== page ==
Dan Bailey and fellow outdoor journalists were recently invited to visit Gore’s snazzy factory in Livingston, Scotland, where Gore-Tex fabrics are assembled and finished garments are put through a rigorous testing regime.
hese days it’s a nice surprise to find any outdoor gear being made in the UK, and more surprising still is the high tech feel and sheer size of W.L.Gore’s Livingston plant, one of a handful worldwide where the company produces and tests its laminated waterproof/breathable fabrics. Boasting sales of $3billion in 2012, Gore is a huge global concern, with separate product divisions for electronics, industrial parts, medical products and fabrics. All are made using PTFE (Polytetrafluoroethylene) in various guises, but as I’m already out of my depth here I’ll stick with 'GORE-TEX' as used on the hill.
Originally evolving out of the development of plumber’s tape, Gore-Tex is a membrane of stretched (or ‘expanded’) PTFE, riddled with over 1.4 billion micropores per square centimetre.
It’s waterproof because these pores are roughly 20,000 times smaller than a water droplet; yet at the same time it’s breathable since the pores are about 700 times larger than a water vapour molecule.
In short, rain cannot penetrate but sweat can escape, a process driven by the difference between body heat inside the garment and a lower temperature outside.
This white filmy membrane is laminated onto a tougher face fabric and, typically, a backer, to protect it from dirt, grease and abrasion. In the Livingston factory these component layers are selected in batches from huge rolls of material, then fused together. To prevent the face fabric from ‘wetting out’ a DWR (Durable Water Repellent) fluorocarbon coating is then applied in a bath before being baked on in an oven to produce the final product ready to be shipped to garment factories worldwide (OK, mostly in China). This is all done under conditions of stable temperature and humidity for consistent results.
It sounds impressive, and I’m sure it is, but so jealously guarded are the details of the production line that members of the outdoor press are not allowed to witness every stage. Instead we’re shepherded from the shop floor to the adjacent labs.
Here they carry out the next stage in the process, the all-important inspection and testing - and it’s immediately clear that Gore take this as seriously as manufacture. Testing involves several stages, from a visual inspection for faults on the membrane and face fabric, through the industry standard MVTR test for breathability, and a spell in a wet lab, to checking the seam tape. Every batch of fabric is then put through its paces in a series of machines designed to mimic as closely as possible the stresses it’ll be under in real end use – stretching, tearing, twisting and rubbing with rough pads to check abrasion resistance. Each test is repeated for thousands of cycles.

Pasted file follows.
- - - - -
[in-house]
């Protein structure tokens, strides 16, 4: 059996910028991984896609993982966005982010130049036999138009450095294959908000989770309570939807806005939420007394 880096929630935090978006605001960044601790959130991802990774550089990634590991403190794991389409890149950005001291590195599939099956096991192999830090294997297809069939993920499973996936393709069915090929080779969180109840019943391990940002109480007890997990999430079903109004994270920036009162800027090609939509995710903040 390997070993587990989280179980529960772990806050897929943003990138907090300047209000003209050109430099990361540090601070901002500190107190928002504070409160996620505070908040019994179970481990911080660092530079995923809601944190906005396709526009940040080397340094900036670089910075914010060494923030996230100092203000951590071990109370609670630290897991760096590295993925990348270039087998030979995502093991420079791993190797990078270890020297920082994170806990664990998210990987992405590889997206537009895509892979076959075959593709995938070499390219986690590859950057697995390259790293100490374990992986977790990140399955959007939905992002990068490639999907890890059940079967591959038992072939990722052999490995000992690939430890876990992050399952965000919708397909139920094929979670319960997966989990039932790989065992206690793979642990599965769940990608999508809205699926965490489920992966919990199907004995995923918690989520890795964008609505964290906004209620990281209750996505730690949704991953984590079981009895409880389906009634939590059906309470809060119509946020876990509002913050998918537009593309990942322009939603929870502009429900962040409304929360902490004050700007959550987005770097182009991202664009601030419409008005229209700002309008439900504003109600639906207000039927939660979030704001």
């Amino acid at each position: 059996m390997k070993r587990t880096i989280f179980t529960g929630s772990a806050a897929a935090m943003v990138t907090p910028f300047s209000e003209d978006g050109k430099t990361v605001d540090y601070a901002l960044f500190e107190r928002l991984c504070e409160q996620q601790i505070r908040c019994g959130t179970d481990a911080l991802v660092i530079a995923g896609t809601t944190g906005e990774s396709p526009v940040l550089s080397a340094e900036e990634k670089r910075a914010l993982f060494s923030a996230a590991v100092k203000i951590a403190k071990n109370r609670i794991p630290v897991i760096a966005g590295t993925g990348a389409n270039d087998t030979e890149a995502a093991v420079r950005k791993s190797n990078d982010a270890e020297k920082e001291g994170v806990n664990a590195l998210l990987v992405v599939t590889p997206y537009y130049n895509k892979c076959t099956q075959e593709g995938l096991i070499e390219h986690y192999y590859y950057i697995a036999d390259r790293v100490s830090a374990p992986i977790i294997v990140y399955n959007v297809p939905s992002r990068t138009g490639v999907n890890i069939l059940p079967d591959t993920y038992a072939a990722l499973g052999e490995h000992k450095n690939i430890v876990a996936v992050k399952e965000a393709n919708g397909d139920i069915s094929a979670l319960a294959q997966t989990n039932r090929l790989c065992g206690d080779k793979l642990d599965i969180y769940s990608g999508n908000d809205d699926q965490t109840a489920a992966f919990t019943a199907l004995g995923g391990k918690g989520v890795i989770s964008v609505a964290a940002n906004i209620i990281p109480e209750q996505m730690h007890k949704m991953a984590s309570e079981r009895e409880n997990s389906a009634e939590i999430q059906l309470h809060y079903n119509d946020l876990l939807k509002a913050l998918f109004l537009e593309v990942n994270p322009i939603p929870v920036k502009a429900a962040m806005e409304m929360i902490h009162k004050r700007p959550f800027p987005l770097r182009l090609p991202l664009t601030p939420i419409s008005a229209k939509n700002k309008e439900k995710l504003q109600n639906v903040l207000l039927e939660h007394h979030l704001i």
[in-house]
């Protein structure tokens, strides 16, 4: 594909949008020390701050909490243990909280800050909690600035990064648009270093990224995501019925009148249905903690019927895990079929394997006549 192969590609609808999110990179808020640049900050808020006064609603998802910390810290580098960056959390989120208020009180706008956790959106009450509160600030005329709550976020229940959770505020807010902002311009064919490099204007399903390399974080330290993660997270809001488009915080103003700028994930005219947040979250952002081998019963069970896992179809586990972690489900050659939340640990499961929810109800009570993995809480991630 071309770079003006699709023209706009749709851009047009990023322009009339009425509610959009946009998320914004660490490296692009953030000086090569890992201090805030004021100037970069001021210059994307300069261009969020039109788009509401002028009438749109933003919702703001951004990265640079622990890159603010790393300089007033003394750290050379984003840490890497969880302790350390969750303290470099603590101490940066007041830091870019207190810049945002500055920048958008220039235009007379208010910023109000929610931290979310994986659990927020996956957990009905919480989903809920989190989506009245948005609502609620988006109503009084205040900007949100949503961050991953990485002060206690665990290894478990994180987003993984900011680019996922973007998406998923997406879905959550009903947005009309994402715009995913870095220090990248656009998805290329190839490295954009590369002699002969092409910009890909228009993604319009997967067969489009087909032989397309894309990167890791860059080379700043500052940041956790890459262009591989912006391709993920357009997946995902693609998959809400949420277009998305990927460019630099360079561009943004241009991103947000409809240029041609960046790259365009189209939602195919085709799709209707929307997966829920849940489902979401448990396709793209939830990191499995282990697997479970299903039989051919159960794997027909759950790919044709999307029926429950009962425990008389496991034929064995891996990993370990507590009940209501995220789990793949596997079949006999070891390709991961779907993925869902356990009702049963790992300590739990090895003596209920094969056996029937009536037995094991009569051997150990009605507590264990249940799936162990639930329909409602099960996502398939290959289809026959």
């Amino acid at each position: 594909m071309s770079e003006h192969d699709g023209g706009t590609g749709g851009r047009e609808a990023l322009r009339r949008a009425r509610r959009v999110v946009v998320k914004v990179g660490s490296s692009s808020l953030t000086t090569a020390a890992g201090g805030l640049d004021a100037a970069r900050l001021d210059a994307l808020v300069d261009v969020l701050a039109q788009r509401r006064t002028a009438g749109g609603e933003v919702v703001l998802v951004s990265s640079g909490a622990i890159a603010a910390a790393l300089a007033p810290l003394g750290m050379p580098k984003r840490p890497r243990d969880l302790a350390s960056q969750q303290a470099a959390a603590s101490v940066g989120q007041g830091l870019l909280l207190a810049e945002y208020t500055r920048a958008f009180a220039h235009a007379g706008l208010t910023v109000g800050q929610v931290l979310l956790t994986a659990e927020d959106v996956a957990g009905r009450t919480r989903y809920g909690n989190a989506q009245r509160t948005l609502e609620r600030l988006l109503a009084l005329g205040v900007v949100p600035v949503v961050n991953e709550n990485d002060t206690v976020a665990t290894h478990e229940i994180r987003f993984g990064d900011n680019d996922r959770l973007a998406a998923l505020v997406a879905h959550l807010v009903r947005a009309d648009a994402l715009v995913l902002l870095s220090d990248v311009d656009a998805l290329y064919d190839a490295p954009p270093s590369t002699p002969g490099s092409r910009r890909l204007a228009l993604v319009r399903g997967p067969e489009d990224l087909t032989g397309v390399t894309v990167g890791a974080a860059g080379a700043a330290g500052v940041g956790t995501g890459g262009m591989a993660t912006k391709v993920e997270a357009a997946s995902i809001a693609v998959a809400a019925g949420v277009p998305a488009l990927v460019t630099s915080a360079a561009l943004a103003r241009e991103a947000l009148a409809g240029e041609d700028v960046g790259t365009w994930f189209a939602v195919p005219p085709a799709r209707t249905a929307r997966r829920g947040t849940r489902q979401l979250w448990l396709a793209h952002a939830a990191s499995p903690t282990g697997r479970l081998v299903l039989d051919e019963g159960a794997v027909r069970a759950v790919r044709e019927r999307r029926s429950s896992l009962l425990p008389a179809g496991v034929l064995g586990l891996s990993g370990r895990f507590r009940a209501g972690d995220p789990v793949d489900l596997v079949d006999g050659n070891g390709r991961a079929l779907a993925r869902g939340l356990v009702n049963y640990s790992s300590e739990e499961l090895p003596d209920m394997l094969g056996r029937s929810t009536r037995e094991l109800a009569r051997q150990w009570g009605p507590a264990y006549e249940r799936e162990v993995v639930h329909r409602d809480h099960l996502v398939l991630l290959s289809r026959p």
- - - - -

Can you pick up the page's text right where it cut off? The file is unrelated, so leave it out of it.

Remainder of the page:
But Gore’s involvement does not end with a batch of fabric. As a condition of supplying Gore-Tex to manufacturers they also inspect the factories where clothing and footwear are put together, to help ensure high standards. They even offer product support through the design process.
From trainers to gloves, Gore systematically test every product that’s made with Gore-Tex; boots are put through hundreds of thousands of flexes and then checked for waterproofness, whilst clothing is subjected to the ‘rain tower’ - a glass walled chamber a bit like a car wash, where a mannequin dolled up in the latest bit of rainwear is showered from above (that’s ‘rain’ at 76mm per hour) and sprayed from the side with horizontal jets (‘storm’). None of the assembled journalists volunteered to replace the dummy...
To help simplify people’s choice of garment Gore-Tex products have been divided into three classes based on end use, each employing a slightly different combination of fabrics:
|Gore-Tex||Gore-Tex Active||Gore-Tex Pro|
|This is the common or garden variety for everyday general purpose use in less committing environments, with moderate wear and tear and moderate exertion. Think walking the dog in the rain, or an average UK hillwalking day in summer. It's medium breathable and middle of the range for ruggedness – a jack of all trades.||For high aerobic activity in cool, mixed weather, this is Gore’s lightest and most breathable fabric. Ideal for runners, say - high performance but it’s not really built to last. Gore insist on simple, lightweight designs for all garments using this fabric, and a minimum of (non-breathable) seam tape.||
Here’s the stuff best suited to more serious winter walkers, mountaineers and climbers. It is very breathable and as rugged as Gore-Tex gets, for working hard in rigorous environments and extreme rain, snow and ice.
A revised version of Gore-Tex Pro hits the shops winter 2013/14, having been adopted by many of the leading gear companies. Gore reckon it’s their most robust fabric ever. It features a new multilayer membrane system with a 100% ePTFE-based microstructure, durably bonded to the outer material. This does away with the PU layer typically used in membranes, helping to boost the breathability by as much as 28% over the previous version of Gore-Tex Pro, according to Gore’s lab results. Only tougher face textiles (>40 denier) are allowed, and there’s a pretty demanding garment design specification too, to help with performance and ruggedness. Inside is Gore’s new ripstop Micro Grid Backer for high internal abrasion and snag resistance.
‘The endurance tests that we have conducted with several mountain guides have enabled us to assess the long lasting functionality of these products in the kind of conditions that outdoor enthusiasts will typically encounter on their tours’ says Tom Gray, product specialist at Gore.
We’ve yet to put the new Gore-Tex Pro through its paces, so watch this space...
See this product at the Ellis Brigham shop